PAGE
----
News

Palo Alto native, graduate announces bid for school board

Three seats will be open on Board of Education in November

Katie Causey, a Palo Alto native, Palo Alto Unified graduate and nonprofit employee, announced on Tuesday that she's running for a seat on the school board in November.

Katie Causey, a Palo Alto Unified graduate, is running for a seat on the school board in November. Courtesy Katie Causey.

In her announcement, Causey described herself as a role model for current students who's focused on student voice, mental health and diversity.

She's the first candidate to officially announce a campaign for the school board election. Three seats will be up for grabs in November when the terms of board President Todd Collins and members Jennifer DiBrienza and Melissa Baten Caswell expire.

Baten Caswell said Tuesday that she is not running for re-election in Palo Alto but is campaigning for the Area 1 seat on the Santa Clara County Board of Education. Collins nor DiBrienza have formally announced whether they plan to seek re-election.

Causey attended Ohlone Elementary School and JLS Middle School. She graduated from Palo Alto High School in 2012. She described her current occupation is "community advocate," including fundraising and assisting community events.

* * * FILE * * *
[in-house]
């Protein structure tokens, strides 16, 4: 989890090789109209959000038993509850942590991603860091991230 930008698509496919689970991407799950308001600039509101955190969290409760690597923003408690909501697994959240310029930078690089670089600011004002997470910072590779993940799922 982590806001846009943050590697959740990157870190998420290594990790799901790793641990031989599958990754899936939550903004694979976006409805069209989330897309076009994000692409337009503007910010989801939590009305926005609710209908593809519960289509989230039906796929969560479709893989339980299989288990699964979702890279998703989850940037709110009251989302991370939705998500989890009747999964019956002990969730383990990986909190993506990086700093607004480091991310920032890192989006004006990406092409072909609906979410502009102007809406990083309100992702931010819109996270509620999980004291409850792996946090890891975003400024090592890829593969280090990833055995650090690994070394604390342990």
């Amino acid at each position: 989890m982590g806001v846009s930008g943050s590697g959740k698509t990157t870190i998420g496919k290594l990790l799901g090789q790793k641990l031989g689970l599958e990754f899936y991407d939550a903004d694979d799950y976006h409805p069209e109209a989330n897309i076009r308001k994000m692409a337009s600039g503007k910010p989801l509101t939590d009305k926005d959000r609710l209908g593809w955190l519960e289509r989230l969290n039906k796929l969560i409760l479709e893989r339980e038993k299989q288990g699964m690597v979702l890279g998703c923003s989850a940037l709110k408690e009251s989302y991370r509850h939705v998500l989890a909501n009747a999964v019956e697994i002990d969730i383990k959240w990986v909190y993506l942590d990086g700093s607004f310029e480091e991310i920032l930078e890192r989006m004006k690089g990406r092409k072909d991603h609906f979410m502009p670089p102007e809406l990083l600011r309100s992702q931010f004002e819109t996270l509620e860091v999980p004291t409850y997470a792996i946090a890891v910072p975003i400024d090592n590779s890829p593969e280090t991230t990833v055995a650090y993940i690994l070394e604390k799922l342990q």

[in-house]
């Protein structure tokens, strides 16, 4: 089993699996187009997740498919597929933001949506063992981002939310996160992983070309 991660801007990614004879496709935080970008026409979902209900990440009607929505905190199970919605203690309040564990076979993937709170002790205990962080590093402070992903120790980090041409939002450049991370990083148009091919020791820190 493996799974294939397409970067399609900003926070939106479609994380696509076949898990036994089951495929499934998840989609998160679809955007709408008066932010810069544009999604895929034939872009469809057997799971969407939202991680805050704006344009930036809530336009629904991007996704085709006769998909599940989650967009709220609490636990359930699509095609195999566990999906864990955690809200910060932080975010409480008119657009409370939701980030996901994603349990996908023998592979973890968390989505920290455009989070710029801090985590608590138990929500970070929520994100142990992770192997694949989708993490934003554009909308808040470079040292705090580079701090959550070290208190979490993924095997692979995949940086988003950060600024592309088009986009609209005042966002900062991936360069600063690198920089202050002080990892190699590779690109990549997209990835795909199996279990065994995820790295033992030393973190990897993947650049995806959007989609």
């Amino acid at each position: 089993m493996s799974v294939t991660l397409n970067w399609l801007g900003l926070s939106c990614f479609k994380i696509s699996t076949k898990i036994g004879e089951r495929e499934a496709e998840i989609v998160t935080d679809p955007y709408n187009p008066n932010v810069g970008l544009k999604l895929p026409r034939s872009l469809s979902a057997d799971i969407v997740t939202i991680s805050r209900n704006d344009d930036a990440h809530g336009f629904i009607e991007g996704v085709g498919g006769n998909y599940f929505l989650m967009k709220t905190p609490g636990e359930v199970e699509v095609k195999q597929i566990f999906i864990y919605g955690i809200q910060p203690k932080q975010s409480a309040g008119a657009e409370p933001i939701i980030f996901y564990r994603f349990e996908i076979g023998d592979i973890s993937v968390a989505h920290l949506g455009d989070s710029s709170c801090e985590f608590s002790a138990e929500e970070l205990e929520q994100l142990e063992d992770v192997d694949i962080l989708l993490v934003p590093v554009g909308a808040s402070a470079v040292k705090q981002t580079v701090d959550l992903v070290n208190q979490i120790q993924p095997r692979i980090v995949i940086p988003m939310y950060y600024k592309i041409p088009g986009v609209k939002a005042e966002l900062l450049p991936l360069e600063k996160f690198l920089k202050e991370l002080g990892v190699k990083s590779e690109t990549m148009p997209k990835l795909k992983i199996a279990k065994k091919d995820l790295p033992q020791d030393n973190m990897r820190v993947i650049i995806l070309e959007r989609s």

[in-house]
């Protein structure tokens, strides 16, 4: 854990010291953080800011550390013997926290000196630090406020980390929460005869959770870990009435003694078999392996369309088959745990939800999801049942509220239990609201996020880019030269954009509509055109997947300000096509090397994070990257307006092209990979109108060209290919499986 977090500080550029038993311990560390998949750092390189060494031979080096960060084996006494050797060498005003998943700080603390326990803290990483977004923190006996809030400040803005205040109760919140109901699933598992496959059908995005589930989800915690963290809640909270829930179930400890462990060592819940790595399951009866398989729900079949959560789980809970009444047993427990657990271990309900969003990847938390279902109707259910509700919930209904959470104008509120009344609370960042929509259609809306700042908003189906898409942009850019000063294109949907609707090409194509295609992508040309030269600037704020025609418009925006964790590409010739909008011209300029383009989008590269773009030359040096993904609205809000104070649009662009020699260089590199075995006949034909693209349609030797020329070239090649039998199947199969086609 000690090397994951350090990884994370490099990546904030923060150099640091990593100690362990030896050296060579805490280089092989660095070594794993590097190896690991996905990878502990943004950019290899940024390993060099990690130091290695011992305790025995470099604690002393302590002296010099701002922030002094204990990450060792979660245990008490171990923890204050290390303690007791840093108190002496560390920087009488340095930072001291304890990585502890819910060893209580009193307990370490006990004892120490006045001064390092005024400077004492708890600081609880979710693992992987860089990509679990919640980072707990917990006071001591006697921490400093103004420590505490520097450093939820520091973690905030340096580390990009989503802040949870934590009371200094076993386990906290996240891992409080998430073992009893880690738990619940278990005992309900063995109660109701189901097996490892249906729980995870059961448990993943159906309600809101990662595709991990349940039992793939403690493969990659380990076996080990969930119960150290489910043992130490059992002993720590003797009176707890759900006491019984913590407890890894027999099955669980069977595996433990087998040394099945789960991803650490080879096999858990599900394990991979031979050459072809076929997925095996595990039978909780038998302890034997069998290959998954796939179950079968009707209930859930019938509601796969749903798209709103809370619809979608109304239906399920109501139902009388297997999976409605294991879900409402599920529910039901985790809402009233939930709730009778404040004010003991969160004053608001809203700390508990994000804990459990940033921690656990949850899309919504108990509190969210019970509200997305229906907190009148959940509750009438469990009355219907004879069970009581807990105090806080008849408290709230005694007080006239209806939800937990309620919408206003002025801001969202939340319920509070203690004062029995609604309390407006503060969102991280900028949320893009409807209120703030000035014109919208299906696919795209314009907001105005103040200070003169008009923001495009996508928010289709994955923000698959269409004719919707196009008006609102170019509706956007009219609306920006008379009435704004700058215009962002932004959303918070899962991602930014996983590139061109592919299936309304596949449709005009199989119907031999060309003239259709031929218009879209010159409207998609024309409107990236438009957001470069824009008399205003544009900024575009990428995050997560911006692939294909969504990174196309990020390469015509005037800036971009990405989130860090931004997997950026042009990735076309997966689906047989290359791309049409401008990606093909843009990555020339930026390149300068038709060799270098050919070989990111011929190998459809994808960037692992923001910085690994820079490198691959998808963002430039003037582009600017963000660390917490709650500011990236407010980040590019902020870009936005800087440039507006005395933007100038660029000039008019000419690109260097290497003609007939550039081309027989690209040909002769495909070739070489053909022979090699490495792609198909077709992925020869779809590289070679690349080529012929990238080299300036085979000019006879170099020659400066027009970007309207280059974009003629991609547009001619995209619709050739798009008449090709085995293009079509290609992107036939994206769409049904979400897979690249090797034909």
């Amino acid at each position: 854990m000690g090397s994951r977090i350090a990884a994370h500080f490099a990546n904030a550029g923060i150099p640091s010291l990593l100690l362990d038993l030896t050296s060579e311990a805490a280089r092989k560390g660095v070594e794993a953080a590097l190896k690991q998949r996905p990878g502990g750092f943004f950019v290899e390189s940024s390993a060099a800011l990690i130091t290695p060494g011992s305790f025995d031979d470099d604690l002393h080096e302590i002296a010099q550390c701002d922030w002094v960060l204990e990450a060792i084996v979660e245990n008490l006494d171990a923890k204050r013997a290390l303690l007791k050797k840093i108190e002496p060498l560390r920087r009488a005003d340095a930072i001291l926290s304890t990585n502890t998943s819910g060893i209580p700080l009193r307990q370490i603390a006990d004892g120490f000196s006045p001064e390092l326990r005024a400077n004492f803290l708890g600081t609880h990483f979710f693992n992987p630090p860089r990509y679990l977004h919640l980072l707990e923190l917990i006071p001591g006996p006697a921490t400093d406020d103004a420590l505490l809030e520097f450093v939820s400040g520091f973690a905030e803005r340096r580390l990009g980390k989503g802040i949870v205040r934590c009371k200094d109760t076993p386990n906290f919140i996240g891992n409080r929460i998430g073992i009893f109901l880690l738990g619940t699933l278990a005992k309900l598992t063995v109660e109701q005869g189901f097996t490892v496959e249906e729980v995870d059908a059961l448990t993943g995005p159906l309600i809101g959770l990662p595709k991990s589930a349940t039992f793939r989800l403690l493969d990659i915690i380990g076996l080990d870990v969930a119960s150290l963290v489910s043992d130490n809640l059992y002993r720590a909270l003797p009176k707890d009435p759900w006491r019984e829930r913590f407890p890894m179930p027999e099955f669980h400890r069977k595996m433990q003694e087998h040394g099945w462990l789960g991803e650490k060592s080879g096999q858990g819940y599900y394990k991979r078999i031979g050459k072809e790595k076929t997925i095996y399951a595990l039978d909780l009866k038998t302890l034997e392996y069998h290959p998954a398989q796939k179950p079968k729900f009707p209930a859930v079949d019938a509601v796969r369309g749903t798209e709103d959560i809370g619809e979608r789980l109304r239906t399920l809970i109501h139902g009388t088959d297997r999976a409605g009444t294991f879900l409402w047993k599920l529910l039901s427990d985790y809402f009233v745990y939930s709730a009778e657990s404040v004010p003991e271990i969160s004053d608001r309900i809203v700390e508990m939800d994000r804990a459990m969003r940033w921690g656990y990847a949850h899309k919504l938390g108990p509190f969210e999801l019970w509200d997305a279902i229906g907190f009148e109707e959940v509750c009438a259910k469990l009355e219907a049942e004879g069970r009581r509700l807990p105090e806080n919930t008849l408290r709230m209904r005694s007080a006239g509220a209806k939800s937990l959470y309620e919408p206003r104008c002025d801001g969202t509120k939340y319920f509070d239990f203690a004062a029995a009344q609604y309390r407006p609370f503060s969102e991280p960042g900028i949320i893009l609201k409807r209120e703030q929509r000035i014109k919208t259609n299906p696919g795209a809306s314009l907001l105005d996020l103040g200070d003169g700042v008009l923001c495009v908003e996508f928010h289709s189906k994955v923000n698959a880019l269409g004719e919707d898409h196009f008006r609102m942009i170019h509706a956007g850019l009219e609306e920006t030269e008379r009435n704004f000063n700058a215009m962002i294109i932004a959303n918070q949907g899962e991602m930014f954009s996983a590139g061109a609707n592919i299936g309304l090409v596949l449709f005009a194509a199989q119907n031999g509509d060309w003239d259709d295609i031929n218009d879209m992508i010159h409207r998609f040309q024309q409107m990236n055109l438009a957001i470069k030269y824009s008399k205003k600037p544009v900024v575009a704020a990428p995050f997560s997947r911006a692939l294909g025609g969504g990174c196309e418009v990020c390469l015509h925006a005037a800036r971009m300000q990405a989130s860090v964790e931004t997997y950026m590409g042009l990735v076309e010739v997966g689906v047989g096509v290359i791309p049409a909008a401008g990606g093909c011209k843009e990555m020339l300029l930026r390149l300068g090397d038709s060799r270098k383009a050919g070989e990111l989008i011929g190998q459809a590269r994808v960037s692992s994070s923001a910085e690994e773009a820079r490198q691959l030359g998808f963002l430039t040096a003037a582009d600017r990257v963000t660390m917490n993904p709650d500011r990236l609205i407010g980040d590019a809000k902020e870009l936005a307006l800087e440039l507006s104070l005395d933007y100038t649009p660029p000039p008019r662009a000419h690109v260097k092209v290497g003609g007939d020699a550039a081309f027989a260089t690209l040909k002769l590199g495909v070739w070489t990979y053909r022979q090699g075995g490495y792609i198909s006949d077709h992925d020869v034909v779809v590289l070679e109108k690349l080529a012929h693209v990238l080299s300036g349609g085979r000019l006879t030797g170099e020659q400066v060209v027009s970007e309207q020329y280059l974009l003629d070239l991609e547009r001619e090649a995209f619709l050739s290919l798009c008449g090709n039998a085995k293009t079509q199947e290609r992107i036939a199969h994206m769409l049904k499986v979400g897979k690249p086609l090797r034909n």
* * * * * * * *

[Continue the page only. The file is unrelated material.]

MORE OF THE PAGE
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The seed to run for local office was planted when Causey was a freshman at Paly, she said, in the wake of student deaths by suicide.

"I know many alumni from that period who have had ongoing conversations about potentially running to highlight mental health and civic engagement," Causey wrote in an email.

She said she started watching local school board meetings as a college student at George Washington University, where she studied inequality and discrimination in communities and schools through a degree in women's studies. She started writing down ideas she wanted to see implemented in her own school district, she said.